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The hardest thing about being a coach

There are four things I find difficult about coaching.

The first one is that there are many misconceptions about what coaching is and what it entails. The second is navigating those misconceptions to help people know whether they would benefit from coaching.

Third is that coaching is a weighty interpersonal responsibility because it involves holding space for other people's hopes, fears, frailties and aspirations.

I would also add that I found coaching training mentally and emotionally challenging.

Training to be a coach

When I first started coaching it was 2008.

Coaching (which was usually called Life Coaching or Executive Coaching) wasn’t the big thing it is now, and there wasn’t that much evidence-based research then* into its efficacy.

I could see that it worked, but I couldn’t read much stuff that backed that up.

That was my first challenge, because I am person that needs proof, not just observational evidence (that’s a little insight into my psyche, and it’s both a good thing and something that can hold me back).

I was thinking maybe I’d do a masters in coaching, but coaching masters courses were prohibitively expensive. So I did a series of training courses instead.

The first one I did was an internal training course at the Co-op, who are a big employer in Manchester, where I lived, that offered cheap places on their two-day programmes to organisations with charitable status.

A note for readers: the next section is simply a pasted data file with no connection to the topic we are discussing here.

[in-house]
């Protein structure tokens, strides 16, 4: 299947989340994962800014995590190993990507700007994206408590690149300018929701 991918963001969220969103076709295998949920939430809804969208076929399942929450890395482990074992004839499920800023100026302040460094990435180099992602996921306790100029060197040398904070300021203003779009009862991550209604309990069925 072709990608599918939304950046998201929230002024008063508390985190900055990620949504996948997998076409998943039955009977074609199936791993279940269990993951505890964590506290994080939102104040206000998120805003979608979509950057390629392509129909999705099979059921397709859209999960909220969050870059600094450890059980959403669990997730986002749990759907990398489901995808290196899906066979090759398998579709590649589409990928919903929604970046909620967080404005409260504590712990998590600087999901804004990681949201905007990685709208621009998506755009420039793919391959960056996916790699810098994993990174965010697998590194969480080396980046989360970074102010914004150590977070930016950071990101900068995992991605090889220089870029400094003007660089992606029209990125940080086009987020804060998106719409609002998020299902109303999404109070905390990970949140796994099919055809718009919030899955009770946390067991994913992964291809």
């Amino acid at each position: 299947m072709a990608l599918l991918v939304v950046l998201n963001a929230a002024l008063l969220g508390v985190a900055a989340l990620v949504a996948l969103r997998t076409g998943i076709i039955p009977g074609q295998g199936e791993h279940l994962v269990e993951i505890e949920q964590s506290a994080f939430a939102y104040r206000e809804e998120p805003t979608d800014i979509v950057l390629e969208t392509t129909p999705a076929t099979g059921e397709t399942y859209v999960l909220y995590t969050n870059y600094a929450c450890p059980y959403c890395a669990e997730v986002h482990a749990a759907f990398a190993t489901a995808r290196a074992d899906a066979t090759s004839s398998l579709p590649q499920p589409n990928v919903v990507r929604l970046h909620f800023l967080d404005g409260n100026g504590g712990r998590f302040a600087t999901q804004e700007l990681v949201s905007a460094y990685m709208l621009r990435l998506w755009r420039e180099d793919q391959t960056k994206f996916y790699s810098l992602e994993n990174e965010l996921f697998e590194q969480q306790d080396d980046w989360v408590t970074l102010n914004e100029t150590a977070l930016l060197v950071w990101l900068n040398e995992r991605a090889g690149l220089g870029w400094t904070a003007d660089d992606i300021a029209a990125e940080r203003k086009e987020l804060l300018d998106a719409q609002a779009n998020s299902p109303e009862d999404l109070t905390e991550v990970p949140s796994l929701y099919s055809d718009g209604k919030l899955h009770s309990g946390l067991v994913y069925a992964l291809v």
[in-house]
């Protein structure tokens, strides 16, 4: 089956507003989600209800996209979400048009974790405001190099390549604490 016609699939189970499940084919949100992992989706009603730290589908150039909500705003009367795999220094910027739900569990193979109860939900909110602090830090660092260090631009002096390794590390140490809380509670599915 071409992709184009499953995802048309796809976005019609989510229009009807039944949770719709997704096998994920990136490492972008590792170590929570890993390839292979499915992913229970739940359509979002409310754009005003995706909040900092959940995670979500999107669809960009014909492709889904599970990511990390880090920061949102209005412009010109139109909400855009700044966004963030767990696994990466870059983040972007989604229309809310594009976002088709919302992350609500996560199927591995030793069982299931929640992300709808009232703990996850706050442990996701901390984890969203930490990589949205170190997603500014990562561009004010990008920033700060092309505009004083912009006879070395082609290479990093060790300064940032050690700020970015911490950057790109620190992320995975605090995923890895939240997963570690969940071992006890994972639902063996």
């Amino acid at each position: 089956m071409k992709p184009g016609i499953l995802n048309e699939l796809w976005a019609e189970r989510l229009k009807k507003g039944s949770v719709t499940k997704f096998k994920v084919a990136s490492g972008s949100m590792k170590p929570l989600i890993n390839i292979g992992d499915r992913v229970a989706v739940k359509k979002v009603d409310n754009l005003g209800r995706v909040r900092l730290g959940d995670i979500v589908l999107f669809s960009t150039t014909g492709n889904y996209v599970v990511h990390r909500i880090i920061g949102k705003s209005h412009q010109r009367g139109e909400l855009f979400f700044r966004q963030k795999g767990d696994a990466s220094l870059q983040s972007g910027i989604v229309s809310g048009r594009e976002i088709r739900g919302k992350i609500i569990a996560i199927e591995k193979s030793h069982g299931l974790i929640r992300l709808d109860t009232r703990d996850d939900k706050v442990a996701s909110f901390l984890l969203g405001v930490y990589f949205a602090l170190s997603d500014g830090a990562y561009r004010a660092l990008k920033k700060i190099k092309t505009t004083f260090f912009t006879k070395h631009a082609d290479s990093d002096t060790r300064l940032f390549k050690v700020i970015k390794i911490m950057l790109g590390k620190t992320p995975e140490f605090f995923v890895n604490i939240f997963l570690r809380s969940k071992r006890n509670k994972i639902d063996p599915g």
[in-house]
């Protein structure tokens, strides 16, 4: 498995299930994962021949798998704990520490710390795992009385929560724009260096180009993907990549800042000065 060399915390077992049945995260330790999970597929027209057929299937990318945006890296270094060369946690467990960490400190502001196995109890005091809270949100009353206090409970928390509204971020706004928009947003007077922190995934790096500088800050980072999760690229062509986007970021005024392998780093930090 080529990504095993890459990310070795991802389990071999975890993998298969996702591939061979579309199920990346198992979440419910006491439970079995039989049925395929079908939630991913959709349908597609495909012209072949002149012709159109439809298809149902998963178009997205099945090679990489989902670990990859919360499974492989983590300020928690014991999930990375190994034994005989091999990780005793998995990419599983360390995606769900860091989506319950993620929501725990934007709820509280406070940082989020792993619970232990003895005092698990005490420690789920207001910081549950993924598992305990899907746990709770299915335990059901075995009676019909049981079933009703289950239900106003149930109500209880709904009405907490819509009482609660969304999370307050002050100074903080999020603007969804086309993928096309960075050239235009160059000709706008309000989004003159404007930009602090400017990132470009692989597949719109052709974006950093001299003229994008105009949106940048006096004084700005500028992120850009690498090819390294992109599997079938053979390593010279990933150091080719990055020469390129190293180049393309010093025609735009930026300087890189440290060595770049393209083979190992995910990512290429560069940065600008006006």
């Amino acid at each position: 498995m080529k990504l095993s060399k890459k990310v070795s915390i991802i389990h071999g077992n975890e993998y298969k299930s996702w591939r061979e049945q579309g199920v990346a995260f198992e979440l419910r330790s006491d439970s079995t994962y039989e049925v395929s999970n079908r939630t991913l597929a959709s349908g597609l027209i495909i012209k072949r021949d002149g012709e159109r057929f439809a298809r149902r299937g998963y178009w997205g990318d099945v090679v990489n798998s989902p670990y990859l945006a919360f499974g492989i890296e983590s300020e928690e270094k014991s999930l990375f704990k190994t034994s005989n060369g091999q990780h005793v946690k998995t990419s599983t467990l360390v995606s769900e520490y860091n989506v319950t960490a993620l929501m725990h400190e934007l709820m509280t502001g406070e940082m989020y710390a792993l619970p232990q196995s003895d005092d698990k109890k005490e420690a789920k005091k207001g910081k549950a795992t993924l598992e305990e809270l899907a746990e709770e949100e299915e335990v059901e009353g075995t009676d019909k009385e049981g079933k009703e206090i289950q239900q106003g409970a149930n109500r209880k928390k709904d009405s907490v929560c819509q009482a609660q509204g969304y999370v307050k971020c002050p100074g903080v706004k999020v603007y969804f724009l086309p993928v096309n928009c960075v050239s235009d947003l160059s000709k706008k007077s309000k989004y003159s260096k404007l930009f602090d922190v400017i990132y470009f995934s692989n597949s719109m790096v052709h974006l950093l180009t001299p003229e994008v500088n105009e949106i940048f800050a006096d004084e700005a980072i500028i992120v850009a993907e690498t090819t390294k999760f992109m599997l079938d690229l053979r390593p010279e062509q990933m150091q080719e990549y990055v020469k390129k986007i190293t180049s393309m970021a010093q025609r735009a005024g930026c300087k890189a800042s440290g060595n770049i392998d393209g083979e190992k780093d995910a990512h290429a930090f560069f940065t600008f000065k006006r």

I enjoyed it and felt it reflected my values and attitudes. It made me want to get properly accredited.

That course also opened my eyes to quite how miserable I was at work and with my overall lifestyle, and I handed in my notice when I got back to the office. Just like that. (I wouldn't recommend this approach btw. There are better ways!).

Then I did an accredited training course over 3 months which involved learning the principles of coaching, various techniques and tools, and practicing a lot with the other people on the course and anyone else I could get to be a guinea pig.

I didn’t find the formal learning hard, but all the other stuff was intense.

There was a lot of self-reflection and showing vulnerability in front of strangers.

The whole experience was like looking in a mirror with your skin removed. It’s fascinating in a way, but you just want to look away: it’s so painful.

I don’t think I’ve ever really thought about why that was such a challenging time for me: but that analogy sums it up I think.

That was the hardest part of the work. I’ve done other coaching courses since that have been much easier because I was more used to the format. And I’ve had so much coaching and therapy since that floodgate was opened that it doesn’t scare me anymore.

But, be warned, if this is a route you want to take, there’s some intense internal work involved in being coached. It's not a cosy advice session.

Change coaching, career change coaching

The Responsibility of the Coach Client Relationship

After feeling very exposed and vulnerable in training, the second thing that’s been hard is learning through working with clients.

Everyone has to start at the beginning, a bit clueless, and learn though their mistakes. I always feel that coaching is a position of massive responsibility because you are asking people to enter into a covenant of trust with you.

It’s not just that you want them to trust that you’ll be discrete. It’s also that to be coached you need to be vulnerable. So as a coach I am asking people to trust me with their feelings and their thoughts and their flaws.

I want them to open up about things that they often suppress or compensate for in everyday life.